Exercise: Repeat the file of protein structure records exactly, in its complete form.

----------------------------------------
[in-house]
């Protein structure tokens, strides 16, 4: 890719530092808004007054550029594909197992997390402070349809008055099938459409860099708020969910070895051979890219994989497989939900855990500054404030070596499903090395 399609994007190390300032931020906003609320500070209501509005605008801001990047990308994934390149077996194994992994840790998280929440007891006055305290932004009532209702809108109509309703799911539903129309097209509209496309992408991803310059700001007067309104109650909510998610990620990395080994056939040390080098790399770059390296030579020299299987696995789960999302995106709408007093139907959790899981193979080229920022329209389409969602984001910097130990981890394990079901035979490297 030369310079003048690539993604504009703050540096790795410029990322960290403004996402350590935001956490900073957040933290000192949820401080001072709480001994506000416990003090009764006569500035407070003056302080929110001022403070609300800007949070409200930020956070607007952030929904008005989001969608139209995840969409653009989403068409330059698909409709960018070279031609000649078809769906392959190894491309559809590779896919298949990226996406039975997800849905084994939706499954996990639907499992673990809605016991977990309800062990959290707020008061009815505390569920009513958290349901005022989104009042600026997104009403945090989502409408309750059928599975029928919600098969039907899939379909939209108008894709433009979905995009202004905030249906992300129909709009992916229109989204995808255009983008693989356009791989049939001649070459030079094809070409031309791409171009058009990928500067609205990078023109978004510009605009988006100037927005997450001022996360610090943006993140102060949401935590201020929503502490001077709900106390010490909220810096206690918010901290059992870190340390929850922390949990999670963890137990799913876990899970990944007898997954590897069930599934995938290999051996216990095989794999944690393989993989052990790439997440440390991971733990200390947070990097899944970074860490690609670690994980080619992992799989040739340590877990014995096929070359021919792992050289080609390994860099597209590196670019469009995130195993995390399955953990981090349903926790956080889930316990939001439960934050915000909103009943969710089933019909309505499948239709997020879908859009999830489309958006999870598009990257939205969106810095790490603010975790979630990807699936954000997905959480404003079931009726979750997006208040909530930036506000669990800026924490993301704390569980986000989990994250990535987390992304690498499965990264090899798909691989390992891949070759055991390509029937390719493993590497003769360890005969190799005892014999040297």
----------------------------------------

[in-house]
């Protein structure tokens, strides 16, 4: 890719530092808004007054550029594909197992997390402070349809008055099938459409860099708020969910070895051979890219994989497989939900855990500054404030070596499903090395 399609994007190390300032931020906003609320500070209501509005605008801001990047990308994934390149077996194994992994840790998280929440007891006055305290932004009532209702809108109509309703799911539903129309097209509209496309992408991803310059700001007067309104109650909510998610990620990395080994056939040390080098790399770059390296030579020299299987696995789960999302995106709408007093139907959790899981193979080229920022329209389409969602984001910097130990981890394990079901035979490297 030369310079003048690539993604504009703050540096790795410029990322960290403004996402350590935001956490900073957040933290000192949820401080001072709480001994506000416990003090009764006569500035407070003056302080929110001022403070609300800007949070409200930020956070607007952030929904008005989001969608139209995840969409653009989403068409330059698909409709960018070279031609000649078809769906392959190894491309559809590779896919298949990226996406039975997800849905084994939706499954996990639907499992673990809605016991977990309800062990959290707020008061009815505390569920009513958290349901005022989104009042600026997104009403945090989502409408309750059928599975029928919600098969039907899939379909939209108008894709433009979905995009202004905030249906992300129909709009992916229109989204995808255009983008693989356009791989049939001649070459030079094809070409031309791409171009058009990928500067609205990078023109978004510009605009988006100037927005997450001022996360610090943006993140102060949401935590201020929503502490001077709900106390010490909220810096206690918010901290059992870190340390929850922390949990999670963890137990799913876990899970990944007898997954590897069930599934995938290999051996216990095989794999944690393989993989052990790439997440440390991971733990200390947070990097899944970074860490690609670690994980080619992992799989040739340590877990014995096929070359021919792992050289080609390994860099597209590196670019469009995130195993995390399955953990981090349903926790956080889930316990939001439960934050915000909103009943969710089933019909309505499948239709997020879908859009999830489309958006999870598009990257939205969106810095790490603010975790979630990807699936954000997905959480404003079931009726979750997006208040909530930036506000669990800026924490993301704390569980986000989990994250990535987390992304690498499965990264090899798909691989390992891949070759055991390509029937390719493993590497003769360890005969190799005892014999040297």